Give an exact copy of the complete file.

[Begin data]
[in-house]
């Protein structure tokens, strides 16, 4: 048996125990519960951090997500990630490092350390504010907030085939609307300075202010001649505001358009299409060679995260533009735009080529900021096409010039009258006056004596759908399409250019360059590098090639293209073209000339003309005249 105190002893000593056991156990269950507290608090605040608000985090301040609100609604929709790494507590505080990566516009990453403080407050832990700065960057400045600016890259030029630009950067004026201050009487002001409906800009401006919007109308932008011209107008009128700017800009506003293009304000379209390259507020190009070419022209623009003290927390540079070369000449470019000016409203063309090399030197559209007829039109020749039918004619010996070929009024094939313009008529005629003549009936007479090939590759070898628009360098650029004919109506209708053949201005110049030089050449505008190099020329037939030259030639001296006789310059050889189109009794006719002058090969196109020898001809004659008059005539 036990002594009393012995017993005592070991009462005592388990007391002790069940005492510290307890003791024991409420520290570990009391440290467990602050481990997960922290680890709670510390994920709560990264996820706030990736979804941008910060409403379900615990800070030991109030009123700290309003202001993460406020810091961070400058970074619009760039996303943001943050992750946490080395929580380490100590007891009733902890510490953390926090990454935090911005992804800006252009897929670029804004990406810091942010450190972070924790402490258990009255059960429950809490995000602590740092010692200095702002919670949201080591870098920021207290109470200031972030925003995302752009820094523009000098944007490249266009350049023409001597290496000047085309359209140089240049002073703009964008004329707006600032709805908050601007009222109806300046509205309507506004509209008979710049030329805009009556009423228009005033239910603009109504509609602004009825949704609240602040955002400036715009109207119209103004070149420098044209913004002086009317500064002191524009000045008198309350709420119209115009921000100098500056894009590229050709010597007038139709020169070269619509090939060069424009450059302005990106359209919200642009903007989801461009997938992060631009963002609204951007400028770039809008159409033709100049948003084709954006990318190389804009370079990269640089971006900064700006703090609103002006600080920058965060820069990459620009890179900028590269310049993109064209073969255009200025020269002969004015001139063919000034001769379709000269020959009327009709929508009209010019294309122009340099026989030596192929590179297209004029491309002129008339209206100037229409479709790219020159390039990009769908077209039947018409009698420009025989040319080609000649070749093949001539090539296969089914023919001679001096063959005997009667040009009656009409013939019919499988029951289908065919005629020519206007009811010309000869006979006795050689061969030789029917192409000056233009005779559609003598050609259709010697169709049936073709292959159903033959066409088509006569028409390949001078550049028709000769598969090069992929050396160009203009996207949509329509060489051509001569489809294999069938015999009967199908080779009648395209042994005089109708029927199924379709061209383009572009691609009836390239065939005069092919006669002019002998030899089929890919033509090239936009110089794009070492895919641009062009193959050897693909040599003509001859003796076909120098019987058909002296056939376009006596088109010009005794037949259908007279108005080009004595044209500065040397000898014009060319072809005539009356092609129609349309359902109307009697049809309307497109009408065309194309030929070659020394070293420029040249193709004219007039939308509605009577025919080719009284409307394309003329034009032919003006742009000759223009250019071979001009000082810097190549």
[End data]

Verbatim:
[in-house]
């Protein structure tokens, strides 16, 4: 048996125990519960951090997500990630490092350390504010907030085939609307300075202010001649505001358009299409060679995260533009735009080529900021096409010039009258006056004596759908399409250019360059590098090639293209073209000339003309005249 105190002893000593056991156990269950507290608090605040608000985090301040609100609604929709790494507590505080990566516009990453403080407050832990700065960057400045600016890259030029630009950067004026201050009487002001409906800009401006919007109308932008011209107008009128700017800009506003293009304000379209390259507020190009070419022209623009003290927390540079070369000449470019000016409203063309090399030197559209007829039109020749039918004619010996070929009024094939313009008529005629003549009936007479090939590759070898628009360098650029004919109506209708053949201005110049030089050449505008190099020329037939030259030639001296006789310059050889189109009794006719002058090969196109020898001809004659008059005539 036990002594009393012995017993005592070991009462005592388990007391002790069940005492510290307890003791024991409420520290570990009391440290467990602050481990997960922290680890709670510390994920709560990264996820706030990736979804941008910060409403379900615990800070030991109030009123700290309003202001993460406020810091961070400058970074619009760039996303943001943050992750946490080395929580380490100590007891009733902890510490953390926090990454935090911005992804800006252009897929670029804004990406810091942010450190972070924790402490258990009255059960429950809490995000602590740092010692200095702002919670949201080591870098920021207290109470200031972030925003995302752009820094523009000098944007490249266009350049023409001597290496000047085309359209140089240049002073703009964008004329707006600032709805908050601007009222109806300046509205309507506004509209008979710049030329805009009556009423228009005033239910603009109504509609602004009825949704609240602040955002400036715009109207119209103004070149420098044209913004002086009317500064002191524009000045008198309350709420119209115009921000100098500056894009590229050709010597007038139709020169070269619509090939060069424009450059302005990106359209919200642009903007989801461009997938992060631009963002609204951007400028770039809008159409033709100049948003084709954006990318190389804009370079990269640089971006900064700006703090609103002006600080920058965060820069990459620009890179900028590269310049993109064209073969255009200025020269002969004015001139063919000034001769379709000269020959009327009709929508009209010019294309122009340099026989030596192929590179297209004029491309002129008339209206100037229409479709790219020159390039990009769908077209039947018409009698420009025989040319080609000649070749093949001539090539296969089914023919001679001096063959005997009667040009009656009409013939019919499988029951289908065919005629020519206007009811010309000869006979006795050689061969030789029917192409000056233009005779559609003598050609259709010697169709049936073709292959159903033959066409088509006569028409390949001078550049028709000769598969090069992929050396160009203009996207949509329509060489051509001569489809294999069938015999009967199908080779009648395209042994005089109708029927199924379709061209383009572009691609009836390239065939005069092919006669002019002998030899089929890919033509090239936009110089794009070492895919641009062009193959050897693909040599003509001859003796076909120098019987058909002296056939376009006596088109010009005794037949259908007279108005080009004595044209500065040397000898014009060319072809005539009356092609129609349309359902109307009697049809309307497109009408065309194309030929070659020394070293420029040249193709004219007039939308509605009577025919080719009284409307394309003329034009032919003006742009000759223009250019071979001009000082810097190549």